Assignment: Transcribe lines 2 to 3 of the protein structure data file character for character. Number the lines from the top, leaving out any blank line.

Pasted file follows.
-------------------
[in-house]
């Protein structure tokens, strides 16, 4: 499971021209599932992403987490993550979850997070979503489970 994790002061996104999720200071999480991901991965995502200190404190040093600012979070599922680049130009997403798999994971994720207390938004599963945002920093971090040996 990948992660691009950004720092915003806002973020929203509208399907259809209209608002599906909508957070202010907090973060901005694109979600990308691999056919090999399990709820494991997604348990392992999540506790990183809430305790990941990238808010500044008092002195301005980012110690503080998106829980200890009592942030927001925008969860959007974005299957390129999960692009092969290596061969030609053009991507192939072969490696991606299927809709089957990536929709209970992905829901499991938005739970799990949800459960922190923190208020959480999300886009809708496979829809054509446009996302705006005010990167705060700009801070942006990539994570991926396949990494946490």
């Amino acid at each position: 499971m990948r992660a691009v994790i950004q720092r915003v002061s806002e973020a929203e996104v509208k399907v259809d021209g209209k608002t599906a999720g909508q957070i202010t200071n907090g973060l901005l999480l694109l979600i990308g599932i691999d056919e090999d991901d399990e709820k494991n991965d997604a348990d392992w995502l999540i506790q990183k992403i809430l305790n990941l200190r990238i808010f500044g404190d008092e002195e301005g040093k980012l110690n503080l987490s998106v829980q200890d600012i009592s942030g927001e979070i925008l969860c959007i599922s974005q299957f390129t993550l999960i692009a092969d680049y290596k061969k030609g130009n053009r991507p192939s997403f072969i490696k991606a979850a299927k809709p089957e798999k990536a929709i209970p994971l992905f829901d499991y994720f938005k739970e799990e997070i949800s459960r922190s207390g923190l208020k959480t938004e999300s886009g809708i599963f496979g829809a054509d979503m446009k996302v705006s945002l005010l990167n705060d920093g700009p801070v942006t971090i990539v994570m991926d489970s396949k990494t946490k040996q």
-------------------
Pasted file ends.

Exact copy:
């Protein structure tokens, strides 16, 4: 499971021209599932992403987490993550979850997070979503489970 994790002061996104999720200071999480991901991965995502200190404190040093600012979070599922680049130009997403798999994971994720207390938004599963945002920093971090040996 990948992660691009950004720092915003806002973020929203509208399907259809209209608002599906909508957070202010907090973060901005694109979600990308691999056919090999399990709820494991997604348990392992999540506790990183809430305790990941990238808010500044008092002195301005980012110690503080998106829980200890009592942030927001925008969860959007974005299957390129999960692009092969290596061969030609053009991507192939072969490696991606299927809709089957990536929709209970992905829901499991938005739970799990949800459960922190923190208020959480999300886009809708496979829809054509446009996302705006005010990167705060700009801070942006990539994570991926396949990494946490």
């Amino acid at each position: 499971m990948r992660a691009v994790i950004q720092r915003v002061s806002e973020a929203e996104v509208k399907v259809d021209g209209k608002t599906a999720g909508q957070i202010t200071n907090g973060l901005l999480l694109l979600i990308g599932i691999d056919e090999d991901d399990e709820k494991n991965d997604a348990d392992w995502l999540i506790q990183k992403i809430l305790n990941l200190r990238i808010f500044g404190d008092e002195e301005g040093k980012l110690n503080l987490s998106v829980q200890d600012i009592s942030g927001e979070i925008l969860c959007i599922s974005q299957f390129t993550l999960i692009a092969d680049y290596k061969k030609g130009n053009r991507p192939s997403f072969i490696k991606a979850a299927k809709p089957e798999k990536a929709i209970p994971l992905f829901d499991y994720f938005k739970e799990e997070i949800s459960r922190s207390g923190l208020k959480t938004e999300s886009g809708i599963f496979g829809a054509d979503m446009k996302v705006s945002l005010l990167n705060d920093g700009p801070v942006t971090i990539v994570m991926d489970s396949k990494t946490k040996q």